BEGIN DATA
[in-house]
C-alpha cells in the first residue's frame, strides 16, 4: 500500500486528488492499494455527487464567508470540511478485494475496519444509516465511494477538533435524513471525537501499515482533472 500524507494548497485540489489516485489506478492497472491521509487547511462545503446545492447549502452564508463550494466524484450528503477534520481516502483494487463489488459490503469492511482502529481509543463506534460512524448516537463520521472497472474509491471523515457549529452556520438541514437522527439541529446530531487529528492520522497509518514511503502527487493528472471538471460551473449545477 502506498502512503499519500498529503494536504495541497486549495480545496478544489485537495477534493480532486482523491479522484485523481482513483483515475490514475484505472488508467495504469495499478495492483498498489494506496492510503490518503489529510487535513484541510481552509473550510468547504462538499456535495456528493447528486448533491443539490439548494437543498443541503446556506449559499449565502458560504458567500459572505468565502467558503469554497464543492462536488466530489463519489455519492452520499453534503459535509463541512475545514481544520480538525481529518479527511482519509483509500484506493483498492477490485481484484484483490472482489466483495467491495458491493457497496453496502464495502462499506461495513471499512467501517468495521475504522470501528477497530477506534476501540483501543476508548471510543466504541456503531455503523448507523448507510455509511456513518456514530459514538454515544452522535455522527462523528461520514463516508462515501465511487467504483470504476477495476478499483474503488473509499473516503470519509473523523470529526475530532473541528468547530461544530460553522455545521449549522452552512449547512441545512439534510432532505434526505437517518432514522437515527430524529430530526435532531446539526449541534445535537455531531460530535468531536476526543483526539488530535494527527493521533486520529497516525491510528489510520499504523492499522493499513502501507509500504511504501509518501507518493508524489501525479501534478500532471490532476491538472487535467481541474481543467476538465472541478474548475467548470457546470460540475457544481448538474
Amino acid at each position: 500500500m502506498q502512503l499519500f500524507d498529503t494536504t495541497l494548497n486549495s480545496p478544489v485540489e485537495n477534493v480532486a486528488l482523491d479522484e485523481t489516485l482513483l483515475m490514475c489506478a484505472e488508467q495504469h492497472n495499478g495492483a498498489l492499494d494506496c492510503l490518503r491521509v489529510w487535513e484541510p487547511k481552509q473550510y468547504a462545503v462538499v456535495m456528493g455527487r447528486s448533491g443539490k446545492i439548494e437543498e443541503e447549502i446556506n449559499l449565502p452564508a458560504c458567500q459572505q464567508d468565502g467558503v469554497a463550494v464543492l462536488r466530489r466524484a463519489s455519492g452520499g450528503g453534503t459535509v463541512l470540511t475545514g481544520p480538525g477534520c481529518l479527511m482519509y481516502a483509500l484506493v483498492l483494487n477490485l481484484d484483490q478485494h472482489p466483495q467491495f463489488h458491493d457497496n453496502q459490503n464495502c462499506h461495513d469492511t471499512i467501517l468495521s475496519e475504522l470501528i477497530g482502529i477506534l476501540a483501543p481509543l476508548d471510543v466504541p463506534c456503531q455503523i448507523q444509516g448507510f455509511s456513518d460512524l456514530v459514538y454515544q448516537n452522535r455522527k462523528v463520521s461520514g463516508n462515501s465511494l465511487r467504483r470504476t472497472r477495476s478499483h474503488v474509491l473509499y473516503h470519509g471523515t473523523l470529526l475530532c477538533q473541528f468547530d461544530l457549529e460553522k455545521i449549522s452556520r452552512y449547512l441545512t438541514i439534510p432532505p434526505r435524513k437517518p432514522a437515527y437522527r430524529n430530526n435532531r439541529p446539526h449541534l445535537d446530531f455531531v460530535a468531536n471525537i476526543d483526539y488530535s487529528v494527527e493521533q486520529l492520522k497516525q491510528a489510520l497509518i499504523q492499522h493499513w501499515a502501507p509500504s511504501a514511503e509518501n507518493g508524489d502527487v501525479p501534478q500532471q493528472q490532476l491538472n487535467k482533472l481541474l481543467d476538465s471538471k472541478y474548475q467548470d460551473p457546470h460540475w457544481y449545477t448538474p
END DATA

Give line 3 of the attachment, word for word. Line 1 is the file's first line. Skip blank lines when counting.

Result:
Amino acid at each position: 500500500m502506498q502512503l499519500f500524507d498529503t494536504t495541497l494548497n486549495s480545496p478544489v485540489e485537495n477534493v480532486a486528488l482523491d479522484e485523481t489516485l482513483l483515475m490514475c489506478a484505472e488508467q495504469h492497472n495499478g495492483a498498489l492499494d494506496c492510503l490518503r491521509v489529510w487535513e484541510p487547511k481552509q473550510y468547504a462545503v462538499v456535495m456528493g455527487r447528486s448533491g443539490k446545492i439548494e437543498e443541503e447549502i446556506n449559499l449565502p452564508a458560504c458567500q459572505q464567508d468565502g467558503v469554497a463550494v464543492l462536488r466530489r466524484a463519489s455519492g452520499g450528503g453534503t459535509v463541512l470540511t475545514g481544520p480538525g477534520c481529518l479527511m482519509y481516502a483509500l484506493v483498492l483494487n477490485l481484484d484483490q478485494h472482489p466483495q467491495f463489488h458491493d457497496n453496502q459490503n464495502c462499506h461495513d469492511t471499512i467501517l468495521s475496519e475504522l470501528i477497530g482502529i477506534l476501540a483501543p481509543l476508548d471510543v466504541p463506534c456503531q455503523i448507523q444509516g448507510f455509511s456513518d460512524l456514530v459514538y454515544q448516537n452522535r455522527k462523528v463520521s461520514g463516508n462515501s465511494l465511487r467504483r470504476t472497472r477495476s478499483h474503488v474509491l473509499y473516503h470519509g471523515t473523523l470529526l475530532c477538533q473541528f468547530d461544530l457549529e460553522k455545521i449549522s452556520r452552512y449547512l441545512t438541514i439534510p432532505p434526505r435524513k437517518p432514522a437515527y437522527r430524529n430530526n435532531r439541529p446539526h449541534l445535537d446530531f455531531v460530535a468531536n471525537i476526543d483526539y488530535s487529528v494527527e493521533q486520529l492520522k497516525q491510528a489510520l497509518i499504523q492499522h493499513w501499515a502501507p509500504s511504501a514511503e509518501n507518493g508524489d502527487v501525479p501534478q500532471q493528472q490532476l491538472n487535467k482533472l481541474l481543467d476538465s471538471k472541478y474548475q467548470d460551473p457546470h460540475w457544481y449545477t448538474p